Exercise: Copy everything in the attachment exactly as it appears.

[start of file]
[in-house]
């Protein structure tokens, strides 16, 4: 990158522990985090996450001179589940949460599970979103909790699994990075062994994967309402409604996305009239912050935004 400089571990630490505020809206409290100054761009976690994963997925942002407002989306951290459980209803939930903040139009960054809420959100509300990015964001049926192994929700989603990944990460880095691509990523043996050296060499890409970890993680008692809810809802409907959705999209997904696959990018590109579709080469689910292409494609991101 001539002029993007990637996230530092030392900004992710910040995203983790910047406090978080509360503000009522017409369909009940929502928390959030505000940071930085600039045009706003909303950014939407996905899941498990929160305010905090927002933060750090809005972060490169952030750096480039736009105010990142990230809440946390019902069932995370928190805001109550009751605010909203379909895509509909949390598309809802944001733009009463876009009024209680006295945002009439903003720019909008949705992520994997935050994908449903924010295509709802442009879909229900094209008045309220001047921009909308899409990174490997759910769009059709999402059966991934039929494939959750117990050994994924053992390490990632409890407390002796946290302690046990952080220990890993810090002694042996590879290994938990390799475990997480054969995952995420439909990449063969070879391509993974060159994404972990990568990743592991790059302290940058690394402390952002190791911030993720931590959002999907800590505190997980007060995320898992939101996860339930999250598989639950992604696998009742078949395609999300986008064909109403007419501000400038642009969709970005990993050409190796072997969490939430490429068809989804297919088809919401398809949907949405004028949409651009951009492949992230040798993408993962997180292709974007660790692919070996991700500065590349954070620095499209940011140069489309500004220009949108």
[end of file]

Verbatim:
[in-house]
């Protein structure tokens, strides 16, 4: 990158522990985090996450001179589940949460599970979103909790699994990075062994994967309402409604996305009239912050935004 400089571990630490505020809206409290100054761009976690994963997925942002407002989306951290459980209803939930903040139009960054809420959100509300990015964001049926192994929700989603990944990460880095691509990523043996050296060499890409970890993680008692809810809802409907959705999209997904696959990018590109579709080469689910292409494609991101 001539002029993007990637996230530092030392900004992710910040995203983790910047406090978080509360503000009522017409369909009940929502928390959030505000940071930085600039045009706003909303950014939407996905899941498990929160305010905090927002933060750090809005972060490169952030750096480039736009105010990142990230809440946390019902069932995370928190805001109550009751605010909203379909895509509909949390598309809802944001733009009463876009009024209680006295945002009439903003720019909008949705992520994997935050994908449903924010295509709802442009879909229900094209008045309220001047921009909308899409990174490997759910769009059709999402059966991934039929494939959750117990050994994924053992390490990632409890407390002796946290302690046990952080220990890993810090002694042996590879290994938990390799475990997480054969995952995420439909990449063969070879391509993974060159994404972990990568990743592991790059302290940058690394402390952002190791911030993720931590959002999907800590505190997980007060995320898992939101996860339930999250598989639950992604696998009742078949395609999300986008064909109403007419501000400038642009969709970005990993050409190796072997969490939430490429068809989804297919088809919401398809949907949405004028949409651009951009492949992230040798993408993962997180292709974007660790692919070996991700500065590349954070620095499209940011140069489309500004220009949108």